Diagenesis of titaniferous minerals in Jurassic sandstones from the Norwegian Sea

Sadoon Morad

Research output: Contribution to journalArticlepeer-review

31 Scopus citations


Ti-oxides (anatase and, in some cases, rutile) that attain various textures and modes of occurrence are minor, yet very common authigenic minerals in the Jurassic sandstones of the Haltenbanken oil field, offshore central Norway. These Ti-oxides (± pyrite) commonly occur as pseudomorphs after detrital Fe-Ti oxides (usually ilmenite, titanomagnetite and titanohematite). Pseudomorphs comprised of Ti-oxides as well as quartz and/or calcite are believed to result upon alteration of detrital sphene. Ti-oxides have also resulted upon kaolinization of detrital biotite and, less significantly, muscovite. Authigenic sphene occurs in very small amounts in some of the Jurassic sandstones (at burial depths > 2000 m). It displays three major crystallization habits: (1) as almond-shaped crystals that have, most commonly, crystallized on authigenic calcite; (2) as discrete rhombic crystals that have crystallized adjacent to altered Fe-Ti oxides and biotite; and (3) as aggregates of euhedral and subhedral crystals. These crystallization habits suggest that sphene has been formed by reaction of Si and Ti ions with calcite, crystallization from pore fluids, and replacement of Fe-Ti oxides, respectively. Microprobe analyses of authigenic sphene revealed that Al and Fe3+ substitute Ti in appreciable amounts (average 0.08 and 0.04 moles per 5 oxygen atoms, respectively), whereas substitutions of Ca by Mn, K and Na and of Ti by Mg are negligible.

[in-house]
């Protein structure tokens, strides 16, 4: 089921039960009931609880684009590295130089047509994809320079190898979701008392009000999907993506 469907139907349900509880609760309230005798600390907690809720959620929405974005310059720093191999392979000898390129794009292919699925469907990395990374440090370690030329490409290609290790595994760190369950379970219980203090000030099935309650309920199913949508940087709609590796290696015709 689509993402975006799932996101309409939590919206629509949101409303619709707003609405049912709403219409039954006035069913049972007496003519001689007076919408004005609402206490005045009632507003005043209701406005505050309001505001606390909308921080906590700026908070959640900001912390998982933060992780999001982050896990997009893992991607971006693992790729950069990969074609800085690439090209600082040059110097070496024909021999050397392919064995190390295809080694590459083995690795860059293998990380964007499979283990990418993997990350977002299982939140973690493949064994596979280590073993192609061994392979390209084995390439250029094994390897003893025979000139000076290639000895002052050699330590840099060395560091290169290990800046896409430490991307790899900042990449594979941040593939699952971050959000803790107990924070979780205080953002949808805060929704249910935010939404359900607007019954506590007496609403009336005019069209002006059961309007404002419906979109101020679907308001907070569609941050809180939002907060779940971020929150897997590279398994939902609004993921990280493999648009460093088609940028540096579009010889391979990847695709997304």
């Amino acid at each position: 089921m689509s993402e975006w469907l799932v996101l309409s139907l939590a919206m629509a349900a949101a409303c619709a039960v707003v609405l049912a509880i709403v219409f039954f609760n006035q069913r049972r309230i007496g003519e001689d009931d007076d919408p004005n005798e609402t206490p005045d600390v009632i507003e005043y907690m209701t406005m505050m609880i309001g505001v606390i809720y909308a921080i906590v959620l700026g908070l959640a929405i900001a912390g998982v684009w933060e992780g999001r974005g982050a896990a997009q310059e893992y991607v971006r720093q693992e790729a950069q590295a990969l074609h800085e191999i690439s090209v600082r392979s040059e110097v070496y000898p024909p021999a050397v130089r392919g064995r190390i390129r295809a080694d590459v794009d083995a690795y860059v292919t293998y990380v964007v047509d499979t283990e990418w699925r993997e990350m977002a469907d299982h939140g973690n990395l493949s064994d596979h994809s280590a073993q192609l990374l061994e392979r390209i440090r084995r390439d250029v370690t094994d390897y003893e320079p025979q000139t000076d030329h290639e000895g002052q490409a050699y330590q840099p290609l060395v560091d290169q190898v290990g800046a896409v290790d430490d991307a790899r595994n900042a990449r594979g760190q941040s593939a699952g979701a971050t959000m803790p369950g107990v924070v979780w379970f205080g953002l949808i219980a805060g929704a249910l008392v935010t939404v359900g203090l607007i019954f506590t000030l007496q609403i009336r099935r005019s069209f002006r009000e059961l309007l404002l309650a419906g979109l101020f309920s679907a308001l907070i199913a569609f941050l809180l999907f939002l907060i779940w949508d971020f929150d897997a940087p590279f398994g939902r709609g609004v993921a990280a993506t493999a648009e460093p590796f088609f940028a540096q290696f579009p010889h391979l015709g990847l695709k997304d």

Original languageBritish English
Pages (from-to)17-40
Number of pages24
JournalSedimentary Geology
Issue number1-2
StatePublished - May 1988


Dive into the research topics of 'Diagenesis of titaniferous minerals in Jurassic sandstones from the Norwegian Sea'. Together they form a unique fingerprint.

Cite this